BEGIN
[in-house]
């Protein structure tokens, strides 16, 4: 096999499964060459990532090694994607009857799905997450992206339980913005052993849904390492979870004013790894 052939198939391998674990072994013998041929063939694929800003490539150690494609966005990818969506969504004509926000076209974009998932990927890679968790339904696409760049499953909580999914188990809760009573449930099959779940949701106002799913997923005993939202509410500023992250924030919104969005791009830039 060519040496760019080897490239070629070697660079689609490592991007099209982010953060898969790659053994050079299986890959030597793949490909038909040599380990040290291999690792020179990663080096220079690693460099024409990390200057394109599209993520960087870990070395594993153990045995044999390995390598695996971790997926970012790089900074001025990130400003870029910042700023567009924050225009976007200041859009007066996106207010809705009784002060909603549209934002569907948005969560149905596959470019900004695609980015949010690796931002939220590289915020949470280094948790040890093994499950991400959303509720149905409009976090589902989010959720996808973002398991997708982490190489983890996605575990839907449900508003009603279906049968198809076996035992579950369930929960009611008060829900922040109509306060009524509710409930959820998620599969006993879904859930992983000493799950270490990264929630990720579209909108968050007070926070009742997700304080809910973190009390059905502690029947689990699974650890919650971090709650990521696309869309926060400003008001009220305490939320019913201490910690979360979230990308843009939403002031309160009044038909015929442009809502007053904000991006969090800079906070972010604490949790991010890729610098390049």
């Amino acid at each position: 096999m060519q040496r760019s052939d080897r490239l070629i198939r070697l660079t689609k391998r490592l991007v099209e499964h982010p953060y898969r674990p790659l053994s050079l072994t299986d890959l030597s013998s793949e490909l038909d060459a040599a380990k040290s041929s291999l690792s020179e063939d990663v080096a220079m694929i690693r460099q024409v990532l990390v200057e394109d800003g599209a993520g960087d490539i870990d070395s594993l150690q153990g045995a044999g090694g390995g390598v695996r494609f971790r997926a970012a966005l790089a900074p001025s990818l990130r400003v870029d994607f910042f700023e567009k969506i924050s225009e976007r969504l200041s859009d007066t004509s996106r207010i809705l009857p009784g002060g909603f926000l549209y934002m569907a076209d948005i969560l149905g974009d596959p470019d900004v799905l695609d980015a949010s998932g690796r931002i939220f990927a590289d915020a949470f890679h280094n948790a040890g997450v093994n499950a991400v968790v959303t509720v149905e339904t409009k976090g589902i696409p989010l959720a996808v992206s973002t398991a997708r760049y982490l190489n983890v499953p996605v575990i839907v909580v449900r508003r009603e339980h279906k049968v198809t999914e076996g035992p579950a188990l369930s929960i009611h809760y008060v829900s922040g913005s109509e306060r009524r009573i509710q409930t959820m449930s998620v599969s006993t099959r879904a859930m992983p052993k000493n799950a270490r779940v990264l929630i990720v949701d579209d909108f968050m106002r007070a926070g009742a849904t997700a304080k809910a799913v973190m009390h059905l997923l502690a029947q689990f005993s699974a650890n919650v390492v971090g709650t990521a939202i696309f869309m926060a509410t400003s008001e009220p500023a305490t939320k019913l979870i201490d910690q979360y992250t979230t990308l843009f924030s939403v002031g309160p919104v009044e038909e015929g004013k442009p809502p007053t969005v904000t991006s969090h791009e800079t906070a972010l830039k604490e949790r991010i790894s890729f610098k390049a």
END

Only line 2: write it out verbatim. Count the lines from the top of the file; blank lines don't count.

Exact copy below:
């Protein structure tokens, strides 16, 4: 096999499964060459990532090694994607009857799905997450992206339980913005052993849904390492979870004013790894 052939198939391998674990072994013998041929063939694929800003490539150690494609966005990818969506969504004509926000076209974009998932990927890679968790339904696409760049499953909580999914188990809760009573449930099959779940949701106002799913997923005993939202509410500023992250924030919104969005791009830039 060519040496760019080897490239070629070697660079689609490592991007099209982010953060898969790659053994050079299986890959030597793949490909038909040599380990040290291999690792020179990663080096220079690693460099024409990390200057394109599209993520960087870990070395594993153990045995044999390995390598695996971790997926970012790089900074001025990130400003870029910042700023567009924050225009976007200041859009007066996106207010809705009784002060909603549209934002569907948005969560149905596959470019900004695609980015949010690796931002939220590289915020949470280094948790040890093994499950991400959303509720149905409009976090589902989010959720996808973002398991997708982490190489983890996605575990839907449900508003009603279906049968198809076996035992579950369930929960009611008060829900922040109509306060009524509710409930959820998620599969006993879904859930992983000493799950270490990264929630990720579209909108968050007070926070009742997700304080809910973190009390059905502690029947689990699974650890919650971090709650990521696309869309926060400003008001009220305490939320019913201490910690979360979230990308843009939403002031309160009044038909015929442009809502007053904000991006969090800079906070972010604490949790991010890729610098390049």